I think it frees us of constraints that other foundations have. During the recession we saw other foundations reduce their giving because their investments were doing poorly. At a point of economic crisis, foundations should be giving more. We are free to do so because we don’t feel the restraints of having an endowment that must grow a certain amount each year or drive our bottom line.
It’s funny to me that in conventional funding they talk about risk, but are, in general, averse to it, which makes grantees avoid risk in their work. We can afford to fund projects that are a shot in the dark, and truly support the risk in their work. You can’t really hold a ruler up to most social change projects or measure how they meet expectations. We are committing to picking some ideas and communities and really sticking to them, so that later we can point to them and say, “Look what we are doing just with a 10-year game plan,” and then organize a larger set of strategies into the future.
What’s the best piece of advice you’d give to a funder curious about doing something similar?
I would really encourage folks to look at money as a tool for social change, and take a step back from any expectations about what you are supposed to do with it. Thinking about profit-oriented conservation of wealth is where a lot of our problems originate. Take a step back and think about the problem that we are actually trying to solve. How can we change the problems if we don’t change the fundamentals of how we think about resourcing and moving money around?
There becomes a mythology about a certain way that money needs to be spent. It’s bullshit that we are all fed, and it’s challenging to cut through it. Why not be the foundation or donor that puts a flag in the ground all the way to the left, all the way to the most radical way of doing things? I think it’s possible, and one of the things that I’m trying to do with the Chorus Foundation is to show that it’s possible.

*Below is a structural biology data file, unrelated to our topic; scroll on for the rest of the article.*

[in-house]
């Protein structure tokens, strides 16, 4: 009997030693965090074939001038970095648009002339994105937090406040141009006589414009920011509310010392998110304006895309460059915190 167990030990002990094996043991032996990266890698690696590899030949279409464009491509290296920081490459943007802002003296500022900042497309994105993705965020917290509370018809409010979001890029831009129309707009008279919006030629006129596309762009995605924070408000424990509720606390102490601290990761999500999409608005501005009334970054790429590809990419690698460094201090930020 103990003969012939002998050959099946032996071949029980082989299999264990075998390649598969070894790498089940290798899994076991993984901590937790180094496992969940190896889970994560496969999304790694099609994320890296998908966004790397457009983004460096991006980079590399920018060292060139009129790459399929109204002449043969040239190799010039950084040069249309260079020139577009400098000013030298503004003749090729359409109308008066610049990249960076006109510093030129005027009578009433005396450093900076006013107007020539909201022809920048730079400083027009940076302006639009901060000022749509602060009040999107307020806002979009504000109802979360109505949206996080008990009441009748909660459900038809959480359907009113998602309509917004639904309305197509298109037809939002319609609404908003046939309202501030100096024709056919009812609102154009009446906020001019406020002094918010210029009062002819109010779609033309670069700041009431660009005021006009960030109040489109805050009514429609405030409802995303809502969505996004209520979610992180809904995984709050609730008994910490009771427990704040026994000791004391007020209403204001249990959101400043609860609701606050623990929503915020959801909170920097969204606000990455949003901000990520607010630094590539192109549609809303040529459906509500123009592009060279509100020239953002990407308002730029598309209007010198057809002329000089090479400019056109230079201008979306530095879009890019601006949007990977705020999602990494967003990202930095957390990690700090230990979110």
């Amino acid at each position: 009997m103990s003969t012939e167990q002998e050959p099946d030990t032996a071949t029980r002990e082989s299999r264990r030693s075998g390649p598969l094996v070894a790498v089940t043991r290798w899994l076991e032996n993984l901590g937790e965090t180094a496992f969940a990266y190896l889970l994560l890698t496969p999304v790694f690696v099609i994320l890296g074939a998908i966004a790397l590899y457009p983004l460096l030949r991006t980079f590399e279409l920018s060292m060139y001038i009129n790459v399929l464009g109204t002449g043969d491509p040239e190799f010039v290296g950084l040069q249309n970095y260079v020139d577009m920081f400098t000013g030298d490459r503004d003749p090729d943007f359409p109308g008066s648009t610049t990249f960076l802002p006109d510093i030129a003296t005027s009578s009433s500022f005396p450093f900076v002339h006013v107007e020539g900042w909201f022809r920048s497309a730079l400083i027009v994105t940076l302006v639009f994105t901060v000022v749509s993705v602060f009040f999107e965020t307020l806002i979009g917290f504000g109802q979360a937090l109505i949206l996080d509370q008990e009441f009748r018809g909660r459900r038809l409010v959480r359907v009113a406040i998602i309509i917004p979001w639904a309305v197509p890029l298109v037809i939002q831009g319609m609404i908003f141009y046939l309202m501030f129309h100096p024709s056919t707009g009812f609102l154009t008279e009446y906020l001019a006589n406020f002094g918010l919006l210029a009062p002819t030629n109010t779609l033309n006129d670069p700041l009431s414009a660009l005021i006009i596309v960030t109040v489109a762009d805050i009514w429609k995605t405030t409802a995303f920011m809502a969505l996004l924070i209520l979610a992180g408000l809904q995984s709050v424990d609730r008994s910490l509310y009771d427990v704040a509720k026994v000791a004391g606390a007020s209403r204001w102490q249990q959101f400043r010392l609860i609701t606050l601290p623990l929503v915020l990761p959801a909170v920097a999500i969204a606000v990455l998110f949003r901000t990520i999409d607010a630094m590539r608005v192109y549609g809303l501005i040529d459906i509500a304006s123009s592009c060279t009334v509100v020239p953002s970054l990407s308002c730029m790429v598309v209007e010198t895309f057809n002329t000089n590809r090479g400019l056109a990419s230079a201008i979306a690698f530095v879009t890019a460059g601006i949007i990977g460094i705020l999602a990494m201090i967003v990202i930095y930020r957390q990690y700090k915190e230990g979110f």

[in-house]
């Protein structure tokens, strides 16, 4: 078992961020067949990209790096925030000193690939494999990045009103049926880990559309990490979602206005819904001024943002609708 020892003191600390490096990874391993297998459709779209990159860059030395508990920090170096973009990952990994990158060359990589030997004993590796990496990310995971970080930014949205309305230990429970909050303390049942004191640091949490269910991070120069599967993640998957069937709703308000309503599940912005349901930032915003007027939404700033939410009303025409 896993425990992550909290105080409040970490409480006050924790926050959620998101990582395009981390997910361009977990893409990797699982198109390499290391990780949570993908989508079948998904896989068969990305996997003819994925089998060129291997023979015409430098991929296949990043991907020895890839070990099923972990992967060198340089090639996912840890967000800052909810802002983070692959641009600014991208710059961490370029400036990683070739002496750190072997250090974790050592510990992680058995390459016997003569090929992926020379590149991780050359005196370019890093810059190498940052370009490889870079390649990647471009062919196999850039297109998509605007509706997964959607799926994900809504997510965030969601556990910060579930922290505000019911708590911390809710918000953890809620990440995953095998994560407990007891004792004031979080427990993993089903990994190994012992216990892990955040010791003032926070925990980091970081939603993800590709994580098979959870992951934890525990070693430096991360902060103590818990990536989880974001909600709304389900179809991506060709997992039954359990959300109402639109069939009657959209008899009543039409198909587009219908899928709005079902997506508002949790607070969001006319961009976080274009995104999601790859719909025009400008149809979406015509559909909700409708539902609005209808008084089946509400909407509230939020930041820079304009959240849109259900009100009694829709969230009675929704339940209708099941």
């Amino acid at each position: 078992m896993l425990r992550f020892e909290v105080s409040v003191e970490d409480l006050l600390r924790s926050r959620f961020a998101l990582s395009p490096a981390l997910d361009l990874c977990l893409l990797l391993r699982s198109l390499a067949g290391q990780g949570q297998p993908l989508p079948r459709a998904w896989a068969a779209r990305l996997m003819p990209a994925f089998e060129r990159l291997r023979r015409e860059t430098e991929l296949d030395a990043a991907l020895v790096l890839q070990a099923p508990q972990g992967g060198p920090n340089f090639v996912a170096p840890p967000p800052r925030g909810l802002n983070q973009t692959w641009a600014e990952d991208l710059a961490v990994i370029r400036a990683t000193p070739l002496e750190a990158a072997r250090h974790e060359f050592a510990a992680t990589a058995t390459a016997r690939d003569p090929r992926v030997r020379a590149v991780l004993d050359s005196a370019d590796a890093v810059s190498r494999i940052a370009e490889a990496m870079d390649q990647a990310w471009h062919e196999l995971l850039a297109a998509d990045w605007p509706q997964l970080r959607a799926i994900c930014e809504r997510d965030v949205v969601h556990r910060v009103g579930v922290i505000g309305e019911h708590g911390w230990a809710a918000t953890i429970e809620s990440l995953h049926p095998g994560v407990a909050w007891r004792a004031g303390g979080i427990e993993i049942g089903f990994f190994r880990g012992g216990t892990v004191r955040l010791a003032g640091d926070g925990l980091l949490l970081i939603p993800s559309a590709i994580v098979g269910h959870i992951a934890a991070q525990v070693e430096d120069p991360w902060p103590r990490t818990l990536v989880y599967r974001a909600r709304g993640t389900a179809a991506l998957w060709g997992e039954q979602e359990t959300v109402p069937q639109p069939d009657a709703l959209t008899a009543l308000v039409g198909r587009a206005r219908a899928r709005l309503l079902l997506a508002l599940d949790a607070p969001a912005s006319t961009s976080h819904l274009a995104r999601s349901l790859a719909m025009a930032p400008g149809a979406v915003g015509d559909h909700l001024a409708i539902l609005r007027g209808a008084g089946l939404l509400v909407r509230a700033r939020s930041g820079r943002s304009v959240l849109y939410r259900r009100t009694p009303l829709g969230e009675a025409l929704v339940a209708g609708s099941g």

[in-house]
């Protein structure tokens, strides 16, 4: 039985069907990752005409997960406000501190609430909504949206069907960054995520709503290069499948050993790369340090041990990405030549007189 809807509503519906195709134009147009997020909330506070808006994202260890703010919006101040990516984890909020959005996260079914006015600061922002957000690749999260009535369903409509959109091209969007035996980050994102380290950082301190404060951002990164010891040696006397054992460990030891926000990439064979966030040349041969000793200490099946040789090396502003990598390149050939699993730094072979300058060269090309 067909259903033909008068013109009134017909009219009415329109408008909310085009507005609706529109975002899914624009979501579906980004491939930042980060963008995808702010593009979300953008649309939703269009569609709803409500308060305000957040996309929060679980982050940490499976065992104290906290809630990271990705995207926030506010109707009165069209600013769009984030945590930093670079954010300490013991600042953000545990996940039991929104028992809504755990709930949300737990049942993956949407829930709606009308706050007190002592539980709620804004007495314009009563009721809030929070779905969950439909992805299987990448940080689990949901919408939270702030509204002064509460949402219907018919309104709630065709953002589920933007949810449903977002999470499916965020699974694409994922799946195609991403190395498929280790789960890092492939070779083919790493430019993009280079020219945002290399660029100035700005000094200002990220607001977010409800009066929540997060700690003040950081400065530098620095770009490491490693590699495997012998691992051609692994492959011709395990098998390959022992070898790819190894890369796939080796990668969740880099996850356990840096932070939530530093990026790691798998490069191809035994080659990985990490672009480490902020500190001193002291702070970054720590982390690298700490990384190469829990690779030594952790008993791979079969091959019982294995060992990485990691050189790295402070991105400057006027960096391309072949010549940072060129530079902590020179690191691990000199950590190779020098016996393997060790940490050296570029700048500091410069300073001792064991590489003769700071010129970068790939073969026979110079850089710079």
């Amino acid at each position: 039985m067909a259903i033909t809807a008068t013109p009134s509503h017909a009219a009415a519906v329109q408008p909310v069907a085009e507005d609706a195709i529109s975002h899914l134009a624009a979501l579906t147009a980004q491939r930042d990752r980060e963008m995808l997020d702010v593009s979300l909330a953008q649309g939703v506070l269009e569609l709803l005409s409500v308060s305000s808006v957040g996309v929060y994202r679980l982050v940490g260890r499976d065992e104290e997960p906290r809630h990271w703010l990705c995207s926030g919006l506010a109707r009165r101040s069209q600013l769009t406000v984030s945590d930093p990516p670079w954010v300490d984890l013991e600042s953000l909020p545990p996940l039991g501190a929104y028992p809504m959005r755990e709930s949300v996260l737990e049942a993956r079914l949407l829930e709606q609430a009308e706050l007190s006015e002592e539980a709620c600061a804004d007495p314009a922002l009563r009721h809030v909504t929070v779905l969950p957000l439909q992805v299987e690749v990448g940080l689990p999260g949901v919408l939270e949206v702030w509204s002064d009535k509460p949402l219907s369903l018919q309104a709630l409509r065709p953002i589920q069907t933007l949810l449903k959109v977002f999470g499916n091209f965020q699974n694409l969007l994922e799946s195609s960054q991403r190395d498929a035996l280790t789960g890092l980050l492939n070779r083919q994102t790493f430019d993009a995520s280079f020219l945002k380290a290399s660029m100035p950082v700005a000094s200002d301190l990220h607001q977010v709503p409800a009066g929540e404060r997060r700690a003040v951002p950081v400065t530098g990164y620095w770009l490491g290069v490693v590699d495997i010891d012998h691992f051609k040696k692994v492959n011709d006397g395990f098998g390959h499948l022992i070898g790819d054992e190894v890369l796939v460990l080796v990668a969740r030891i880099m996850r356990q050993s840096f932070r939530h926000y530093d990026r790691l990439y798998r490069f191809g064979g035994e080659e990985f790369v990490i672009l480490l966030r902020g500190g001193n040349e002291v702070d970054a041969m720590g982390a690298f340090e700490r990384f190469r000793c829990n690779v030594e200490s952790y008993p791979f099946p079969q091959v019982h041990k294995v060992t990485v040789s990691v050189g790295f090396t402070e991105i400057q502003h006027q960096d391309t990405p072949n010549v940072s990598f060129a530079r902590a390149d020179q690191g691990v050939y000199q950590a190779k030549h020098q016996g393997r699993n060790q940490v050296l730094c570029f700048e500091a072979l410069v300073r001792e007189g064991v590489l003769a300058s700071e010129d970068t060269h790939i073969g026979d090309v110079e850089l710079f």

Why does Indie Philanthropy matter to you and your organization?
It’s important to me because it seems like the most authentic, whole response to the circumstances. My father as an entrepreneur made a lot of money doing what he did, and I don’t think he should have been able to make that much money in that way. He knows I feel this way. I think there should have been policies in place or something, but here we are on a big pile of consolidated wealth. It has been important for me to not feel that I am living in the shadow of that. I don’t want to keep it around because of fear. I don’t want to be constrained by that logic. Spending out has been one of the things that has really helped me have clarity. Each decision has helped me find clarity for the next decision about how to deal with class difference, financial privilege and those kinds of things.
The author of this story is Farhad Ebrahimi – Founder and Trustee Chair for The Chorus Foundation